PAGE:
Relative humidity readings at 4 pm today

Relative humidity readings at 4 pm today

If you are wondering what or how we figure out the relative humidity of the air, here’s a crash course (get ready for a lot of science!): humidity describes how much water vapor is in the air. We can measure this with absolute humidity, which is the mass of water vapor divided by the mass of dry air at a certain temperature. The hotter the air, the more water vapor it can hold, and so the value for absolute humidity is higher.

To get to relative humidity, we use the ratio of the current absolute humidity to the highest possible absolute humidity at that temperature. At 100% relative humidity, the air is completely saturated and can’t hold any more water, usually creating rainfall as the moisture falls out of the air.

An area of high pressure results in downward movement in the atmosphere. This dries the air out, and is why we don't usually have clouds or active weather under high pressure.

An area of high pressure results in downward movement in the atmosphere. This dries the air out, and is why we don’t usually have clouds or active weather under high pressure.

Why did the air feel so dry today? We did have an area of high pressure right overhead, which may have contributed to the dry conditions. High pressure promotes downward movement in the atmosphere, which counteracts what you may have learned in elementary school about the water cycle- instead of the air rising, then cooling and condensing into clouds, downward moving air dries out.  This is one of the reasons why the air was so dry today.



Posted under event, record weather, science, weather

This post was written by Alex Kirchner on April 14, 2015

What is a satellite tornado?

April 13, 2015: You’ve likely heard or read about this term since the April 9th tornado outbreak in the Stateline: satellite tornado.  So, what is it?

A satellite tornado refers to a tornado that forms within the same severe thunderstorm of a much larger, more intense tornado.  The smaller tornado orbits around the larger tornado, much like a satellite does around a larger body in space.  The tornadoes are completely separate from the primary, massive tornado. The cause of satellite tornadoes is unknown at this time; however, if conditions were ideal enough to produce a large, violent tornado, then it seems reasonable that secondary tornadoes could form too.

Approximate paths of the EF-4 tornado and two satellite tornadoes

Approximate paths of the EF-4 tornado and two satellite tornadoes

So far, at least two tornadoes have been identified by the National Weather Service as being satellite tornadoes to the massive, devastating EF-4 tornado that hit near Rochelle, Ashton, and Fairdale on April 9th.  One was a weak EF-0 tornado that touched down briefly east of Lindenwood and I-39. The second was an EF-1 tornado that formed northwest of Kirkland, then moved to just north of the Boone Co. line.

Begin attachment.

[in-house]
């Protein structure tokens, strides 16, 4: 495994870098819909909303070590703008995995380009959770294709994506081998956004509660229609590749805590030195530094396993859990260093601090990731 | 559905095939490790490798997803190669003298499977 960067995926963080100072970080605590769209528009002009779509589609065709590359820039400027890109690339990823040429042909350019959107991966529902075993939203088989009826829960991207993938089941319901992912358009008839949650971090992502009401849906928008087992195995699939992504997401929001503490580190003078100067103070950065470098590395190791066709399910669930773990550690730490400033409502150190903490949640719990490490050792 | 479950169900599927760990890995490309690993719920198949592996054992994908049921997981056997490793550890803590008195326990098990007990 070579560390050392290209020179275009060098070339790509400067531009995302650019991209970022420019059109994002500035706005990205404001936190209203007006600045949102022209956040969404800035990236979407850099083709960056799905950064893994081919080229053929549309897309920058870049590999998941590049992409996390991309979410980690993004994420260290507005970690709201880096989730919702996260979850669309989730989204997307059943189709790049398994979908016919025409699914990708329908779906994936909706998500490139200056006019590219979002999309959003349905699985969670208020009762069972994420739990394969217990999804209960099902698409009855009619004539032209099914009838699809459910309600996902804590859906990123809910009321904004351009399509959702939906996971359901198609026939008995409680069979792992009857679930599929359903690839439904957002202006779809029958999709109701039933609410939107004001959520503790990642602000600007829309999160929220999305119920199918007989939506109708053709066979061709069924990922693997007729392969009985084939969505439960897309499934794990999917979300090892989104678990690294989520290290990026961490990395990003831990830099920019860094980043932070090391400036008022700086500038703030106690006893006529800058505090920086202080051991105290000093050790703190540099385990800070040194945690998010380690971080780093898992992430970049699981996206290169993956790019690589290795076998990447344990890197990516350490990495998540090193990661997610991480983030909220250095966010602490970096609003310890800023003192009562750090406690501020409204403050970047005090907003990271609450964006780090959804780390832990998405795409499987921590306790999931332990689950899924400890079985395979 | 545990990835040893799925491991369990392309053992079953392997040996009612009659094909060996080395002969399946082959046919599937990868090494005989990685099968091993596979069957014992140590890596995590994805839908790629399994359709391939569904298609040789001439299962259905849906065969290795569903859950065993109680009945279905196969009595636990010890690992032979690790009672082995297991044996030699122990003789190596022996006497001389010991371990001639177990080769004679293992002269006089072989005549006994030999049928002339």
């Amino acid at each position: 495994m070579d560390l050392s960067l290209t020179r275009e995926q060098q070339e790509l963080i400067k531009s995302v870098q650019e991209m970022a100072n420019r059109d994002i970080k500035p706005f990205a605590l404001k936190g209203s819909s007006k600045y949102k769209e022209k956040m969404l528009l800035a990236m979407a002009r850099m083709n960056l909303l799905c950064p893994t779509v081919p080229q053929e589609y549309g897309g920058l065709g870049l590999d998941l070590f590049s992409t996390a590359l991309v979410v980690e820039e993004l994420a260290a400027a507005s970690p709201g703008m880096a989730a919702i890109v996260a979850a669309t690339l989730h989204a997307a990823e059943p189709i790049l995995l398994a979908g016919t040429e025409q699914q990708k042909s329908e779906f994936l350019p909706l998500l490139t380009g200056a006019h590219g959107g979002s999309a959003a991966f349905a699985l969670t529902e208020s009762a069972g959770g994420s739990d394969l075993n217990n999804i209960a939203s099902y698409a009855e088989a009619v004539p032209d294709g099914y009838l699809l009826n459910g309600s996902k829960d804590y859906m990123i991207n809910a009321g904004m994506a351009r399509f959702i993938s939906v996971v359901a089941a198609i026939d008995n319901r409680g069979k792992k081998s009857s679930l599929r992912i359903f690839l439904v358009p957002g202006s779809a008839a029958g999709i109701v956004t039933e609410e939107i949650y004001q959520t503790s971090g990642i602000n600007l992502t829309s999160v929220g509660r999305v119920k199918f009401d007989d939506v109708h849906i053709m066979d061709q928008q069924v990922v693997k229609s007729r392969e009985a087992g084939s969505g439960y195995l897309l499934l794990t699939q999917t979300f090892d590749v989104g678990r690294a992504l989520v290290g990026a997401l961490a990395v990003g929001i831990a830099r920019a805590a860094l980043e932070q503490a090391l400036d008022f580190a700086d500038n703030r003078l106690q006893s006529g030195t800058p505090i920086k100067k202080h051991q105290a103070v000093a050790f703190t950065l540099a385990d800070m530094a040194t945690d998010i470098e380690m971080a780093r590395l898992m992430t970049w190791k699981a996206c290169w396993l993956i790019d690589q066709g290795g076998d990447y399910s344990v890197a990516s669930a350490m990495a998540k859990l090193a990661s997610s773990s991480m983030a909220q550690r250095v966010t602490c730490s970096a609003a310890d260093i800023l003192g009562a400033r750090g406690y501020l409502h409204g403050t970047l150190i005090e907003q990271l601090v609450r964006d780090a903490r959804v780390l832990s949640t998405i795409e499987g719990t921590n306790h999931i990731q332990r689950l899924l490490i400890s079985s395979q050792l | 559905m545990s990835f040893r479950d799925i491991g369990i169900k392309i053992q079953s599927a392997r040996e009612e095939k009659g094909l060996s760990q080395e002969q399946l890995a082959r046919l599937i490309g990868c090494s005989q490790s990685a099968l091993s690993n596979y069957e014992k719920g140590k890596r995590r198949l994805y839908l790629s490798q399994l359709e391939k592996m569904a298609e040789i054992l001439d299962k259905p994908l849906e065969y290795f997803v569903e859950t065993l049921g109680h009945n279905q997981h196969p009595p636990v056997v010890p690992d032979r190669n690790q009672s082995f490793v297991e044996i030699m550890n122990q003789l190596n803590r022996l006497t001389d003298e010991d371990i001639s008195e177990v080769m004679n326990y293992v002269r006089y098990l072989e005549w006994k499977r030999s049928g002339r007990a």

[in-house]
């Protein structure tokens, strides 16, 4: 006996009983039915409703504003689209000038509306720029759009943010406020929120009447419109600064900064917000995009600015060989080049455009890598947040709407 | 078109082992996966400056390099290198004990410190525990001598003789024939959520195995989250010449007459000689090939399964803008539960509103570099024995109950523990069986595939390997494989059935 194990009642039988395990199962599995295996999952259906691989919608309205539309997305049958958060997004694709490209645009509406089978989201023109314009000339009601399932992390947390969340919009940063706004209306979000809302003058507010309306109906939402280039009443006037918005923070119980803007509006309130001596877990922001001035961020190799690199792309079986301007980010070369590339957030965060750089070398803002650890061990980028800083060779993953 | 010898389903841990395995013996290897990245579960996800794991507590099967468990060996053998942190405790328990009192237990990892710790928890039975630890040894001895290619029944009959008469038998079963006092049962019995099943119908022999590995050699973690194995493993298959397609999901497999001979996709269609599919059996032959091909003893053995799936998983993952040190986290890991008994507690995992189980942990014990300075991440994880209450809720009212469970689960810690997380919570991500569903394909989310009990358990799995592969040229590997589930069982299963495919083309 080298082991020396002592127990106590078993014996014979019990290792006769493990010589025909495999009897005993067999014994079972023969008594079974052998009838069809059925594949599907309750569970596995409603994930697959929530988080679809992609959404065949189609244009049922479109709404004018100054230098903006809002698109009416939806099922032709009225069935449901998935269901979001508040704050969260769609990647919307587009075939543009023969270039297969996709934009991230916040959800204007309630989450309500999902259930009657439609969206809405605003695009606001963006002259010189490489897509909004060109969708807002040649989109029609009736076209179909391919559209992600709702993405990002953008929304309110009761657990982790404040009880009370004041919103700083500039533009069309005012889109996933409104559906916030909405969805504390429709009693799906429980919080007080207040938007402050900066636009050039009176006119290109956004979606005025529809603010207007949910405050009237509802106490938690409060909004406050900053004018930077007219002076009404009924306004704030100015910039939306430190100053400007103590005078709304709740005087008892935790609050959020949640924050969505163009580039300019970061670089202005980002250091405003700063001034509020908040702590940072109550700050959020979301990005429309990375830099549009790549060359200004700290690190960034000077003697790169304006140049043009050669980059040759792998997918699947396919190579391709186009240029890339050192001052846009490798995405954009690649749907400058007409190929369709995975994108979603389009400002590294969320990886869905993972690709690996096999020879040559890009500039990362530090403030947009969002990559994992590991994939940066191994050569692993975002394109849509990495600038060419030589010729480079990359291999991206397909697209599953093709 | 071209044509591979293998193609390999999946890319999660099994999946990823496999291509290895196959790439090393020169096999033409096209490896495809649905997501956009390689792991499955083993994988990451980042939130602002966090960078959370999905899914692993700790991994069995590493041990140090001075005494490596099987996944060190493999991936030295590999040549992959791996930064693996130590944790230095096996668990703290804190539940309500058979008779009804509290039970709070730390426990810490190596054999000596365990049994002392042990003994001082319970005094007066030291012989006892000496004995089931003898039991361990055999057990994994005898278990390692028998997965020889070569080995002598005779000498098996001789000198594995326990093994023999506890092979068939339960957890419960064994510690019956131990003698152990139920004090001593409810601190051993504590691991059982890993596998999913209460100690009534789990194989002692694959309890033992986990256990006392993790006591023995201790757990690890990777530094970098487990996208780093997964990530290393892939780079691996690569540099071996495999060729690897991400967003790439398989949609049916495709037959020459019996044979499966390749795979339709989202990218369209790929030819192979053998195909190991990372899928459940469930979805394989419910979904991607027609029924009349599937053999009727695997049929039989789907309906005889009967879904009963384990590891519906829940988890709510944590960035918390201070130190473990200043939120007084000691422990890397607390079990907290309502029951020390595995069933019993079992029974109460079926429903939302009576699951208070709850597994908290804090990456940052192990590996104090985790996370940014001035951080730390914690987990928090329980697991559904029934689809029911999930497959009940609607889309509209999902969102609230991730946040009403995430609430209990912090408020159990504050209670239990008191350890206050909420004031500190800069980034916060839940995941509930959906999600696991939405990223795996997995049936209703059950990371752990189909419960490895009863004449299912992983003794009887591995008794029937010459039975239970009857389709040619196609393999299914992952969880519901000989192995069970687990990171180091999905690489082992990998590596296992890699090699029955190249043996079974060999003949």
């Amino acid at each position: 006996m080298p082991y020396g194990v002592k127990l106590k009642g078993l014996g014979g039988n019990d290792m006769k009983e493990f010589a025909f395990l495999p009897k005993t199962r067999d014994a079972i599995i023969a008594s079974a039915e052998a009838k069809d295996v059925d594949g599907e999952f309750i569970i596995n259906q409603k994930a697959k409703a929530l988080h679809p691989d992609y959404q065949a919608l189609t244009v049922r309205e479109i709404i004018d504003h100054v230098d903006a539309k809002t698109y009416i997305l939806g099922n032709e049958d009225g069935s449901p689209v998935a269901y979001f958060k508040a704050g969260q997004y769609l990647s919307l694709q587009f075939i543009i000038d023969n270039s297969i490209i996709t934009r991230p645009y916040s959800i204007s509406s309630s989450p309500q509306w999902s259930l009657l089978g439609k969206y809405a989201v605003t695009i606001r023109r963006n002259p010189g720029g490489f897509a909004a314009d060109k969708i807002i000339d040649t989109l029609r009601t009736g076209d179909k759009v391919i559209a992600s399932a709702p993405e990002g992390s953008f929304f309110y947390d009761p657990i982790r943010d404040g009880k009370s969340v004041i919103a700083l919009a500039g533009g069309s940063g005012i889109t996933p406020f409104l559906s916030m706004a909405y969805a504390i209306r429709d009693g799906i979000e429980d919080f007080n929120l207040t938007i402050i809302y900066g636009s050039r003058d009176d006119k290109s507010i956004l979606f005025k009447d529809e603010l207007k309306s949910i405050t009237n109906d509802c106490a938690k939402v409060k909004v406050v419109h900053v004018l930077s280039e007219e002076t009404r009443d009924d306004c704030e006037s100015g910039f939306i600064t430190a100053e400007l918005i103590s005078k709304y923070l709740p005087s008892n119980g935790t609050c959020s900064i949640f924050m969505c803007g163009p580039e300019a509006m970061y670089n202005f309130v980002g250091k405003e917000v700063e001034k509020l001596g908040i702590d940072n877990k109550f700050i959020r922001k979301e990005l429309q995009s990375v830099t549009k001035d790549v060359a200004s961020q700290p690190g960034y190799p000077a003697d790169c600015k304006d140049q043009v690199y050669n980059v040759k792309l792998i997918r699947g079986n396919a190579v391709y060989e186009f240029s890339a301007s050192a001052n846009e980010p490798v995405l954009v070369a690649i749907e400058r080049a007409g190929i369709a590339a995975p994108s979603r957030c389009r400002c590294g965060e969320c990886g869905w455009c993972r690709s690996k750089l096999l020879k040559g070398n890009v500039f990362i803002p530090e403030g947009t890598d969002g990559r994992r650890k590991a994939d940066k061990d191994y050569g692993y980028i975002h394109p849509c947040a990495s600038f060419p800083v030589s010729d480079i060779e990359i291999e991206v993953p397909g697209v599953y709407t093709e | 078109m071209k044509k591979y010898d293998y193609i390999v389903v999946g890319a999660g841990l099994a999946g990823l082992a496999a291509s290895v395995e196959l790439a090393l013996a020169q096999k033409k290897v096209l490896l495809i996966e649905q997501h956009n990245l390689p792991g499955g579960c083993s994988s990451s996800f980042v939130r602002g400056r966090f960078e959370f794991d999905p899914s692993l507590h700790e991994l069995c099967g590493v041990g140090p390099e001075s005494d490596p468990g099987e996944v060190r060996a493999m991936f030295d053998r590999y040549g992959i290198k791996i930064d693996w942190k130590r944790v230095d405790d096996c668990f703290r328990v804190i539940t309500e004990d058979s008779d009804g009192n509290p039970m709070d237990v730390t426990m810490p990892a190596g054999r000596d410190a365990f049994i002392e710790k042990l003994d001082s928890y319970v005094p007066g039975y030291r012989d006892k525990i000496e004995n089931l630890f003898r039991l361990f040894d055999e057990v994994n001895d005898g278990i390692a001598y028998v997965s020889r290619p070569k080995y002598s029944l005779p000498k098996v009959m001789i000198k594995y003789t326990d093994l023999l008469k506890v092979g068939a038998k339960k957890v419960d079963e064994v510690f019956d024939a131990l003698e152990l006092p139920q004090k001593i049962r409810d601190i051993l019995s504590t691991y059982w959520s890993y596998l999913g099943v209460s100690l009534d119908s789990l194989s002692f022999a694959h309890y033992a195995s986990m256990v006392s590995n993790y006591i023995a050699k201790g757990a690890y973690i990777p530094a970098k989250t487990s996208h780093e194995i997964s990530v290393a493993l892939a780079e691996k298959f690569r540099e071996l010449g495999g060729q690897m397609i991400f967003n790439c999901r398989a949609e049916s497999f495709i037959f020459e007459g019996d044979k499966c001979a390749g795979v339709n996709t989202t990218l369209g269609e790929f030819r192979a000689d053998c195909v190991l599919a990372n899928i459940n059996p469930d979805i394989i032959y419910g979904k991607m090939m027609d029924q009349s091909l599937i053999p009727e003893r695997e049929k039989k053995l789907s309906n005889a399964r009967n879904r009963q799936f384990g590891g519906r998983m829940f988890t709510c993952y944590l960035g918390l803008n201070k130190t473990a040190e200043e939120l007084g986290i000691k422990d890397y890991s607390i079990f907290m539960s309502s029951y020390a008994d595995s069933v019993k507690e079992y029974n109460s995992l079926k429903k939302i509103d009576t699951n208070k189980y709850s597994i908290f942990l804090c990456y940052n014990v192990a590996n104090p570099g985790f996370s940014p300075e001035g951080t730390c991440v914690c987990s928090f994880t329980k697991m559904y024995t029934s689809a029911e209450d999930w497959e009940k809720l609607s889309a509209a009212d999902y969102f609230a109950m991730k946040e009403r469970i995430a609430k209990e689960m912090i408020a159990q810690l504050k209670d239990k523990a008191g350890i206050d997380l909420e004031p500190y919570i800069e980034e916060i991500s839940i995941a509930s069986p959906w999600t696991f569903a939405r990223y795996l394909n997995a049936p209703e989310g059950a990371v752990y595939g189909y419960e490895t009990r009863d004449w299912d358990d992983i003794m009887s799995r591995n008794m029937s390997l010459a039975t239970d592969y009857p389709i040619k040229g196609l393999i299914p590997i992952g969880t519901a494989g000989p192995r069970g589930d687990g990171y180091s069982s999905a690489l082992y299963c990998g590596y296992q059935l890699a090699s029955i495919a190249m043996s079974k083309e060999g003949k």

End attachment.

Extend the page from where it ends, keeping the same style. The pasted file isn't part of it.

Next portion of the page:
The NWS is still investigating the damage from last week’s tornado outbreak, and more tornadoes may be identified, as well as additional tornadoes designated as satellites of the violent EF-4. This information may change a little, so we will keep the updates coming as we get them.



Posted under science, severe weather, tornado, weather

This post was written by Alex Kirchner on April 13, 2015

Thursday’s Severe Threat

The threat for severe thunderstorms still exists on Thursday.

Before we get there, we see the development of showers and thunderstorms overnight on Wednesday, producing a quarter to a half inch of rainfall. As of right now, these thunderstorms do not look to have the capabilities of turning severe. Same story as we head into early Thursday morning. Scattered showers and possibly thunderstorms can occur. The chance of these posing a severe threat is low, but I DO NOT want to rule out the chance completely.

4-8-15 timing








The Storm Prediction Center has much of Illinois (including the Stateline) under an enhanced risk for severe thunderstorms.

4-8-15 spc convective outlook








We start to see the potential for these to turn severe as we head into the early afternoon. As of right now, it looks like thunderstorms will continue to develop and pose a severe threat between 1PM and 6PM on Thursday.

If these t’storms turn severe, the possible threats include damaging winds, large hail, and isolated tornadoes. Now is the time to start thinking of your safe place at home, work, and school. Please remember, tornado sirens are for outdoor warnings within ear’s reach. A NOAA Weather Radio is a great way to receive weather alerts indoors.

4-8-15 expect









In the hours ahead, key ingredients to producing severe thunderstorms can change quickly. We will continue to analyze new information throughout the day. Chief Meteorologist Alex Kirchner will have the latest on 13 News at 5, 6 and 10 tonight, to let you know if the timing or the threat for these storms changes.
Keep up with us on Facebook at www.facebook.com/13wxauthority and online at wrex.com/weather for the latest information.



Posted under rain, science, severe weather, tornado, weather, Wind

This post was written by Morgan Kolkmeyer on April 8, 2015

The Easter ‘Punny’ is Here!

We’ve got an EGGStraordinary forecast in store for the Easter bunny this year! As you SCRAMBLE to find plastic eggs during your early egg hunts, morning temperatures will rise to the middle to upper 40’s. HOPPING into the afternoon, temperatures will SPRING into the low to middle 60’s! HOPfully you like your Easter eggs SUNNY SIDE UP, because we’ll CRACK open the clouds and make way for sunshine. Unfortunately, we won’t have an EASTERly wind, as a high pressure system will funnel in a southwesterly wind throughout the day. To all the CHICKS out there, your HARE may be blowing around so you may want extra hairspray. Winds will be gusting up to 30mph. Don’t worry, it should still be an EGGSHELLent afternoon.









If you’ve had an OEUF of the clear sky, we work in some clouds later Sunday night, with a slight chance for a SPRINKLE.

Have a great Easter, YOLKS!



Posted under humor, rain, science, sunlight, weather, weather geek

This post was written by Morgan Kolkmeyer on April 3, 2015

Unusual March

We’ve been so excited for the temperatures this March, the lack of rain and snow has gone unnoticed.

During the month of March, Rockford usually sees 2.3″ of rain. So far, we’ve seen less than half an inch! On average, we usually see almost 5″ of snow. Cut that in half- that’s as much as we’ve seen so far this month.